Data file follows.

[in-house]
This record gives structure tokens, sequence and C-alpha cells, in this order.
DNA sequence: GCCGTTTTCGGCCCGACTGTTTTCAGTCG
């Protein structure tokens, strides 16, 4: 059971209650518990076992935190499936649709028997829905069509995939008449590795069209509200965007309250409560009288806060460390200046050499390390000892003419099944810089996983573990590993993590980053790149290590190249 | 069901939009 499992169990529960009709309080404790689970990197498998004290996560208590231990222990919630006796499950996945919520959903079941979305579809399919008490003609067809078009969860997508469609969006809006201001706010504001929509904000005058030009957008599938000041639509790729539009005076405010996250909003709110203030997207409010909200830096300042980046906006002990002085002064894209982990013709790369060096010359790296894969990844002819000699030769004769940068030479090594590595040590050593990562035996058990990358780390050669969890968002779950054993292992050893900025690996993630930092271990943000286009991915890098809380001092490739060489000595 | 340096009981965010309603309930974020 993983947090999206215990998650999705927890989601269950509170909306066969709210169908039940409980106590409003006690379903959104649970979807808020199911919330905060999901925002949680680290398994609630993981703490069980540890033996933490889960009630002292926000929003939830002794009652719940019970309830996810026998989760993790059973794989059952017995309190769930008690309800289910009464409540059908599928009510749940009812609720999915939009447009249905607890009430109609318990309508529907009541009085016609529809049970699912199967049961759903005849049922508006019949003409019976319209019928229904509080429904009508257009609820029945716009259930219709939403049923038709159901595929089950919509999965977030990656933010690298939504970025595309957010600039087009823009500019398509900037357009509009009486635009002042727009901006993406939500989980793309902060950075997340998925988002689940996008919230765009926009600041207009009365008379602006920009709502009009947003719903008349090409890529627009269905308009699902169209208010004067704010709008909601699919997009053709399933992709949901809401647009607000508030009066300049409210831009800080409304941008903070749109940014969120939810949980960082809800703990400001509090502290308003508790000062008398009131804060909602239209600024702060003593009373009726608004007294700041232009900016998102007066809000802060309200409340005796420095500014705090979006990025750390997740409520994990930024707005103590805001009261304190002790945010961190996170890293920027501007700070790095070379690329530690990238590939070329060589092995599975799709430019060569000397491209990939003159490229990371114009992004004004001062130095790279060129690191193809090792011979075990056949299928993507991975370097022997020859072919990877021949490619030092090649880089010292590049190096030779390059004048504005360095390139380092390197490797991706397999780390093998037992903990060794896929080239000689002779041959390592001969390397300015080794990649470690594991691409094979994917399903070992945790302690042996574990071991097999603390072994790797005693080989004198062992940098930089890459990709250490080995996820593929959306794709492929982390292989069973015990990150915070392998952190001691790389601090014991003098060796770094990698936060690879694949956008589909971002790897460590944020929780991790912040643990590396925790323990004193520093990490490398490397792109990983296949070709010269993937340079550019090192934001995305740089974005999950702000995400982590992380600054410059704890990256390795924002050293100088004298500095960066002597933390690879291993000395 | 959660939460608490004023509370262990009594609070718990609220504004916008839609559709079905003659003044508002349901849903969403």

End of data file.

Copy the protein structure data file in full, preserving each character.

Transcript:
[in-house]
This record gives structure tokens, sequence and C-alpha cells, in this order.
DNA sequence: GCCGTTTTCGGCCCGACTGTTTTCAGTCG
């Protein structure tokens, strides 16, 4: 059971209650518990076992935190499936649709028997829905069509995939008449590795069209509200965007309250409560009288806060460390200046050499390390000892003419099944810089996983573990590993993590980053790149290590190249 | 069901939009 499992169990529960009709309080404790689970990197498998004290996560208590231990222990919630006796499950996945919520959903079941979305579809399919008490003609067809078009969860997508469609969006809006201001706010504001929509904000005058030009957008599938000041639509790729539009005076405010996250909003709110203030997207409010909200830096300042980046906006002990002085002064894209982990013709790369060096010359790296894969990844002819000699030769004769940068030479090594590595040590050593990562035996058990990358780390050669969890968002779950054993292992050893900025690996993630930092271990943000286009991915890098809380001092490739060489000595 | 340096009981965010309603309930974020 993983947090999206215990998650999705927890989601269950509170909306066969709210169908039940409980106590409003006690379903959104649970979807808020199911919330905060999901925002949680680290398994609630993981703490069980540890033996933490889960009630002292926000929003939830002794009652719940019970309830996810026998989760993790059973794989059952017995309190769930008690309800289910009464409540059908599928009510749940009812609720999915939009447009249905607890009430109609318990309508529907009541009085016609529809049970699912199967049961759903005849049922508006019949003409019976319209019928229904509080429904009508257009609820029945716009259930219709939403049923038709159901595929089950919509999965977030990656933010690298939504970025595309957010600039087009823009500019398509900037357009509009009486635009002042727009901006993406939500989980793309902060950075997340998925988002689940996008919230765009926009600041207009009365008379602006920009709502009009947003719903008349090409890529627009269905308009699902169209208010004067704010709008909601699919997009053709399933992709949901809401647009607000508030009066300049409210831009800080409304941008903070749109940014969120939810949980960082809800703990400001509090502290308003508790000062008398009131804060909602239209600024702060003593009373009726608004007294700041232009900016998102007066809000802060309200409340005796420095500014705090979006990025750390997740409520994990930024707005103590805001009261304190002790945010961190996170890293920027501007700070790095070379690329530690990238590939070329060589092995599975799709430019060569000397491209990939003159490229990371114009992004004004001062130095790279060129690191193809090792011979075990056949299928993507991975370097022997020859072919990877021949490619030092090649880089010292590049190096030779390059004048504005360095390139380092390197490797991706397999780390093998037992903990060794896929080239000689002779041959390592001969390397300015080794990649470690594991691409094979994917399903070992945790302690042996574990071991097999603390072994790797005693080989004198062992940098930089890459990709250490080995996820593929959306794709492929982390292989069973015990990150915070392998952190001691790389601090014991003098060796770094990698936060690879694949956008589909971002790897460590944020929780991790912040643990590396925790323990004193520093990490490398490397792109990983296949070709010269993937340079550019090192934001995305740089974005999950702000995400982590992380600054410059704890990256390795924002050293100088004298500095960066002597933390690879291993000395 | 959660939460608490004023509370262990009594609070718990609220504004916008839609559709079905003659003044508002349901849903969403």